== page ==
Finding Love Online
No matter what you read about online dating services and scams or weird encounters, online dating is a popular option for seniors seeking romance.
Finding love online isn’t easy for older people—it’s anything but. Scams abound, as Senior Planet reported on last year, and people misrepresenting their marital and financial status are all too common.
But every once in a while you come across a friend who found love online, and moved in with or married the person and is ecstatically happy. That gives the rest of us hope. So there is a reason to keep trying, and even if nothing clicks, online dating can provide a lot of interesting (and horrifying) stories for your next dinner party.
Pick a site. There are lots of services out there specifically for seniors. Check out these articles for comparisons of prices and features and unbiased ratings.
- PAY for the service. Don’t try to get away with the free option where you don’t get to make the first move. That means you’re not serious
- Do make the first move. Contact people who seem compatible and follow up.
- Don’t use too many filters. Be open to people who might not be tall enough, or rich enough, or something else enough, but who may turn out to be perfect for you.
- Use photos that are flattering –but not too flattering. Don’t photoshop them to death. Your photo should just be of you, and your pet if you have one, no grandchildren or friends, and reflect how you look TODAY not ten years ago. If you’re not slim let your photo reflect that—in an attractive outfit. Put up a few head shots and at least one full body shot. Make them realistic. Remember, you want to meet people in person, and the first reaction you want from them is “You look better than your photo,” not, “you don’t look at all like your photo.”
- Don’t lie about your age. You will be found out—Google is all-knowing.
- Write a unique profile. If you’re not a writer, hire one. Many dating sites provide this service. Surefire ways to stand out: Instead of “ I love to sit in front of a fireplace on a cold day,” create a word picture of yourself. For example: “I’m standing at an ice-frosted window on a freezing cold day, wishing I had someone to join me in front of my fireplace.” Avoid tired cliches like “I love walks on the beach and fine dining.” Replace with, “I love climbing the dunes in Fire Island and eating hot dogs roasted on a stick at a bonfire.” Specific is better.
- Avoid asking for universal qualities in a mate, like kind, adventurous, sensitive, or anything else unless it’s non-negotiable, like non-smoker, or churchgoer, or liberal. Everyone thinks they’re kind, adventurous and sensitive.
- After the initial messaging back and forth on the app, suggest a FaceTime call. A long video call will eliminate all the nasty surprises that come with first meetings. Online dating has become “extremely frustrating and fruitless,” says Courtney Cleman, CEO of the V-Club, a studio in New York City that offers courses on sex, relationships, and wellness. She was quoted in Men’s Health, “The issue is a combination of no chemistry or mental connection. I tell my clients that if they FaceTime before the first date, they can probably eliminate 90% of bad dates.”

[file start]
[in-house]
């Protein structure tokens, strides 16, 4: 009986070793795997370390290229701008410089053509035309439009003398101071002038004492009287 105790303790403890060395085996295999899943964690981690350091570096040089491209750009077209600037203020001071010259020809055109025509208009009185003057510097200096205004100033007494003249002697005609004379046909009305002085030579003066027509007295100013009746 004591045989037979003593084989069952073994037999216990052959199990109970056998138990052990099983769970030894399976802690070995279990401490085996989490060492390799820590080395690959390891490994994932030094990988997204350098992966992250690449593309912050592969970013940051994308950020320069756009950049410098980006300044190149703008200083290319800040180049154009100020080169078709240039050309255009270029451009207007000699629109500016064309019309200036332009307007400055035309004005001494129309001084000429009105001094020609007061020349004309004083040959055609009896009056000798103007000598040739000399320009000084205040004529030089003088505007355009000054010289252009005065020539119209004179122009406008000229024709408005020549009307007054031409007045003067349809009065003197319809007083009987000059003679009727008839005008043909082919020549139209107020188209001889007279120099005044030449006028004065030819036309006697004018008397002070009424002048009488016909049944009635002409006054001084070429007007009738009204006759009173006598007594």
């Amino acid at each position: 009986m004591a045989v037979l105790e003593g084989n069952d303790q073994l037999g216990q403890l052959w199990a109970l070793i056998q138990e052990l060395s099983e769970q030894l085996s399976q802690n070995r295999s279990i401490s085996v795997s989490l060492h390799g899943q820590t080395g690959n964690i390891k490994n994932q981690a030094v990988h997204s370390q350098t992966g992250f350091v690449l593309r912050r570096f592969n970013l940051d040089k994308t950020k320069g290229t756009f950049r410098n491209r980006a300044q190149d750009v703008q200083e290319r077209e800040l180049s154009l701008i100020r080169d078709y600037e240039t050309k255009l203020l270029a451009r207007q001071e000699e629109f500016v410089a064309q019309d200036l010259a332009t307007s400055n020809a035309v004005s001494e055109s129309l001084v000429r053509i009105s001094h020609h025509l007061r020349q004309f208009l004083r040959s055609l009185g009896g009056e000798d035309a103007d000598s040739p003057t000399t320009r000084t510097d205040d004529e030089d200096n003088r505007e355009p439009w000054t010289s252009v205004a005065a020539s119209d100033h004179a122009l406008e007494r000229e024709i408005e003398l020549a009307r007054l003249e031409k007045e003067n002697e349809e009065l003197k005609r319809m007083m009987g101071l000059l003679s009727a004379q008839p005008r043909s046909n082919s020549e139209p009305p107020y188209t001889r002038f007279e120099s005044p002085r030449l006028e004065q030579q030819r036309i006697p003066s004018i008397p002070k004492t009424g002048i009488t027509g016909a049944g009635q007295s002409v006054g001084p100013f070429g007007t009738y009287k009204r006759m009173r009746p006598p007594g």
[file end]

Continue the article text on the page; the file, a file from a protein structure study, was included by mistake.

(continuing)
- Pay attention to your intuition on the call. If you sense someone is covering something up, assume they are. Move on to the next.
- Make sure your in-person first date is short and time limited. Get together for coffee and make sure you have a meeting scheduled you have to get to afterwards.
- If you are long distance dating, keep video calling until one of you is ready to travel to meet. Long distance dating is tough, but for seniors who don’t have too many options nearby and who are willing to relocate, it can work.
Exposing the phonies
Is he or she who they say they are? This is a tough one. So many (mostly male) daters will lie about being married and string a woman (it’s usually a woman) along for months before she finds out. The demographic advantage lies with men at this stage of life, and many take advantage of female desperation for love. Older men can be targeted by younger women who are looking for sugar daddies. Don’t hesitate to be suspicious. If there are any red flags use a people search service to check someone out. It may cost you thirty bucks but can save you a lifetime of heartache.
Remember, dating should be fun. Be suspicious but not too suspicious – or you won’t have any fun. As long as you don’t give out your financial info, or send people money, and if you exercise some care and common sense, you should be fine.
Remember, you have to take some risks to find love. That has always been the case… and it hasn’t changed because of the internet.
Erica Manfred’s articles and humorous essays have appeared in print and online publications including the Washington Post, Atlantic, Salon, Village Voice, and the New York Times. A self proclaimed Geezer Geek, now in her seventies, she specializes in writing about aging. She’s the author of four books, including her memoir, I’m Old So Why Aren’t I Wise; Snarky Senior in the Sunshine State. You can subscribe to her newsletter at SnarkySenior.com or visit her website at EricaManfred.com